Rising inflation and the ever increasing cost of living crisis is impacting people's ability to celebrate, with sales of roasting joints over the Easter period down a massive 19% on the year.

With rising prices in stores and consumers having less disposable income, consumer research agency, Two Ears One Mouth, said the increasing cost of living was forefront during the period, being a concern of 84% during April 2022, compared to just 37% of consumers concerned about catching Covid. As a result sales of Easter eggs, lamb joints and even hot cross buns all fell on the year.

According to figures from Kantar Worldpanel, sales of roasting joints sold through retail totalled 9m kg for the two weeks to Easter 2022 – down a colossal 19.2% on the year and despite the fact consumers were able to socialise indoors this year.

The figures are also down 18.2% on 2019 when a warm Easter saw roasting take a back seat in favour of barbecues.

The decline was spread across all the main proteins, with almost all seeing the exact same trend. Beef roasting joints fell 22%; pork by 21%; lamb by 17% and chicken by 16% in the two weeks to Easter. The losses were most evident among older consumers.

Price inflation was seen across all roasting offerings, and having a negative impact on the number of shoppers who bought into the category. Lamb the most traditional Easter roast (21% share of roast volumes in 2022 compared to 6% share for rest of year) saw the biggest increase in price and the fastest volume losses.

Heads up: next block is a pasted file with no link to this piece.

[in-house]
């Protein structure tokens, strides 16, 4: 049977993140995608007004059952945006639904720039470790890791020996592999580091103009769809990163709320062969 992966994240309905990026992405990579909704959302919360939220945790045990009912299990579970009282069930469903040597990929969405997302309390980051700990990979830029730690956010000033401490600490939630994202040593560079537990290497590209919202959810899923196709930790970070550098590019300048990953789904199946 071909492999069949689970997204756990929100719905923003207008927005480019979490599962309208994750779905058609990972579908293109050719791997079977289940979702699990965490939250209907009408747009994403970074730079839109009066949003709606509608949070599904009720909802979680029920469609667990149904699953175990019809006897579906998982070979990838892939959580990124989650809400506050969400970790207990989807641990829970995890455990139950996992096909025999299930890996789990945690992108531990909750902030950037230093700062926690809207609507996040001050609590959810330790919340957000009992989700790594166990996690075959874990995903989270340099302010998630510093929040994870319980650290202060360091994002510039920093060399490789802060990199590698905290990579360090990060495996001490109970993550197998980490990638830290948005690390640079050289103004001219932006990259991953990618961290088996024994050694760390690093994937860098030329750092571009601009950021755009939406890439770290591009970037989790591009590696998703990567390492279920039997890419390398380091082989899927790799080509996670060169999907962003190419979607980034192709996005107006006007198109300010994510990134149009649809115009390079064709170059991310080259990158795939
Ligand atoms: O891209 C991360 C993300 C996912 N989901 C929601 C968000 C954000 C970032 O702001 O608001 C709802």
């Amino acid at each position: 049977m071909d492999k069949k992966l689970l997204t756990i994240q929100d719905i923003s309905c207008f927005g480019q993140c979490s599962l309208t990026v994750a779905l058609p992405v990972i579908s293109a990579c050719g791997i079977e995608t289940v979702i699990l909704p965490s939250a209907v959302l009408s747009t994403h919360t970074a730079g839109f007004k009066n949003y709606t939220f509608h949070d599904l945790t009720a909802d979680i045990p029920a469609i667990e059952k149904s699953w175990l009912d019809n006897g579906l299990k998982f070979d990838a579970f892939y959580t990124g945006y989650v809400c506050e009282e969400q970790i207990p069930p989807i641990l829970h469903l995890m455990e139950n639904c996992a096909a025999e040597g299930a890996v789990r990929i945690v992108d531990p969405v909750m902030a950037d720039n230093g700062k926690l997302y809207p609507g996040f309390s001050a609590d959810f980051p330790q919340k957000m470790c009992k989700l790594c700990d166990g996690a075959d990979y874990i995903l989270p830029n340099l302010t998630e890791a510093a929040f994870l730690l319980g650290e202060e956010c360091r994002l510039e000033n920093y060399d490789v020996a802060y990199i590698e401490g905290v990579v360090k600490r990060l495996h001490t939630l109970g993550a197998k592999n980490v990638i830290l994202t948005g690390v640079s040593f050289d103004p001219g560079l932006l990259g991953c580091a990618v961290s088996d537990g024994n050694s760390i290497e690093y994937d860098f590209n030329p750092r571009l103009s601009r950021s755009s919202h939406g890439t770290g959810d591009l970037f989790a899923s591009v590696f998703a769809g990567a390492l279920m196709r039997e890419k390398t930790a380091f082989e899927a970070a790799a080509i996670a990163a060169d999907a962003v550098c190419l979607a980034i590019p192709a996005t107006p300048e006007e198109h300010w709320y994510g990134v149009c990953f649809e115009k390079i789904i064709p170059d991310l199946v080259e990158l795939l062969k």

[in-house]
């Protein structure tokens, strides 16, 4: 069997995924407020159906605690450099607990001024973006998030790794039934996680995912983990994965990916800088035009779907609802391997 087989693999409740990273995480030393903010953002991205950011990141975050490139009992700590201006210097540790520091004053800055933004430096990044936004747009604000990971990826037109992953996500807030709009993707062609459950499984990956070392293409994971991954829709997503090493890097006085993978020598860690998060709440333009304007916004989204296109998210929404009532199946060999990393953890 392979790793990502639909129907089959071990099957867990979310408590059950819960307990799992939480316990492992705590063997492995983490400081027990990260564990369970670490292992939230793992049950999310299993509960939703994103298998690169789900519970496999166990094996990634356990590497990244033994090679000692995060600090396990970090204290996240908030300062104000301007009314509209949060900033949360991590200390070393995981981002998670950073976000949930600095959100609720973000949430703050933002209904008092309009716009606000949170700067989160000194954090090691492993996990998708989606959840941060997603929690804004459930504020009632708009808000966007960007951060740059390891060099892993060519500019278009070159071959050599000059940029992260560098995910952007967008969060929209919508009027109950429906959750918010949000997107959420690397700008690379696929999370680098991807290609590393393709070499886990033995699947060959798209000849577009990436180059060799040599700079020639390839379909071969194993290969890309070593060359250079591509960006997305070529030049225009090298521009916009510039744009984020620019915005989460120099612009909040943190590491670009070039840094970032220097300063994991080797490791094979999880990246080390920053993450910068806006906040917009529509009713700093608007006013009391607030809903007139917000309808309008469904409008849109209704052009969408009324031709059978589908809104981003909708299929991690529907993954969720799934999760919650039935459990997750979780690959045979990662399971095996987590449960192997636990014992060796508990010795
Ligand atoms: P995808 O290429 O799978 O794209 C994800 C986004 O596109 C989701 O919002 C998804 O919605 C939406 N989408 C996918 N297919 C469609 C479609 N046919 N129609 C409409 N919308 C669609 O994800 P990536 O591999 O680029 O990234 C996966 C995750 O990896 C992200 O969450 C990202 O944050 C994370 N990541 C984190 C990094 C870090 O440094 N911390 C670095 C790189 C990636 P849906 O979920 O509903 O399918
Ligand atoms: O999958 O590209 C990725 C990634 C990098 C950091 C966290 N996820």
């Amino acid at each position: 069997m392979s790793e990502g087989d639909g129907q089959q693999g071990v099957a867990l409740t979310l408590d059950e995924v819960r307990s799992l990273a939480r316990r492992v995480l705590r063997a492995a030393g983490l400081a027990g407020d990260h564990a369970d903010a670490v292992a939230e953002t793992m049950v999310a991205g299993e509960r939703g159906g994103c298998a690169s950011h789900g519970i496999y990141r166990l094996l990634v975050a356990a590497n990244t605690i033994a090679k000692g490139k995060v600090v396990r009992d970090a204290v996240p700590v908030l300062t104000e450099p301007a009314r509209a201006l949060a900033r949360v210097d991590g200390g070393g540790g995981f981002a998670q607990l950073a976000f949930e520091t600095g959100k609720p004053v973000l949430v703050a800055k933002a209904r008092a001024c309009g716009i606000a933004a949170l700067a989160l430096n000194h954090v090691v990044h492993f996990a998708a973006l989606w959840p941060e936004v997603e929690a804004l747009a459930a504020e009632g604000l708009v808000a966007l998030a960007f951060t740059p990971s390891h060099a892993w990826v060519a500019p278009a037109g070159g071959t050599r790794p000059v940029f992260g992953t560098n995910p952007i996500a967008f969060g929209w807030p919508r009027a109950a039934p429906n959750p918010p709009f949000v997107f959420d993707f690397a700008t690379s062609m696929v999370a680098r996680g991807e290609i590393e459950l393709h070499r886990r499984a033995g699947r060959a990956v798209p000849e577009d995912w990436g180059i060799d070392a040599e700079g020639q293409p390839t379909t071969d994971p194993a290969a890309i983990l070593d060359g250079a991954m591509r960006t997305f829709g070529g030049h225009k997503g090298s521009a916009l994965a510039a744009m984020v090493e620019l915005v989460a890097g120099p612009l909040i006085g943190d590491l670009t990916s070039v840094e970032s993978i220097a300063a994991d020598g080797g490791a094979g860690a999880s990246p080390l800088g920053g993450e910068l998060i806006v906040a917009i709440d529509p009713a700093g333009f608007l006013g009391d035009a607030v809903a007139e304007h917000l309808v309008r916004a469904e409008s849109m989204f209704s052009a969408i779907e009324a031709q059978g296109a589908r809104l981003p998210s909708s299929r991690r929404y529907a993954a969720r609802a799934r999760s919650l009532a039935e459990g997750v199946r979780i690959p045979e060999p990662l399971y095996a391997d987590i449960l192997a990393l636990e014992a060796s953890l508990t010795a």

In comparison pork roasting saw the smallest increase in price and the slowest volume losses, highlighting the real reality of shoppers spending ability. Some 57% of lamb losses were from shoppers leaving the roasting category completely and 12% through shoppers switching to other, cheaper, protein options – most notably chicken.

Lamb has the highest price point of any meat roasting in the market, at £10.31/kg, roughly £4 more than the market average. Lamb also sees an inflation rate of +11.5% year on year compared to the average of +9.7%.

Despite being slightly better barbecuing weather in 2022, compared to 2021 burger and sausage volumes were also down by 9.5%.

According to the report, consumers are returning to the eating out market, therefore fewer everyday meals are eaten at home, of which burgers and sausages are some of the most popular.

Meat-free product sales saw a decline too year-on-year, down -1.8% versus 2021, reversing the trend of significant volume growth at Easter across the last three years.

According to Kantar, health is now back to the fore as as a key motivator for eating habits, and back to Feb 2020 levels with 28.3% food occasions selected this way.

However, the vast majority of UK consumers are not looking to make any radical changes to their diet.

Nevertheless, whilst numbers following more restrictive diets such as vegan and vegetarian are stable, over time there are a growing number of people trying to limit their meat consumption.

This leads to more consumers becoming lighter consumers of meat which has the potential to erode volumes over time. The biggest wins, therefore, is in reassuring this audience of the health, sustainability and welfare credentials of red meat and dairy and the role they can play in a truly balanced diet.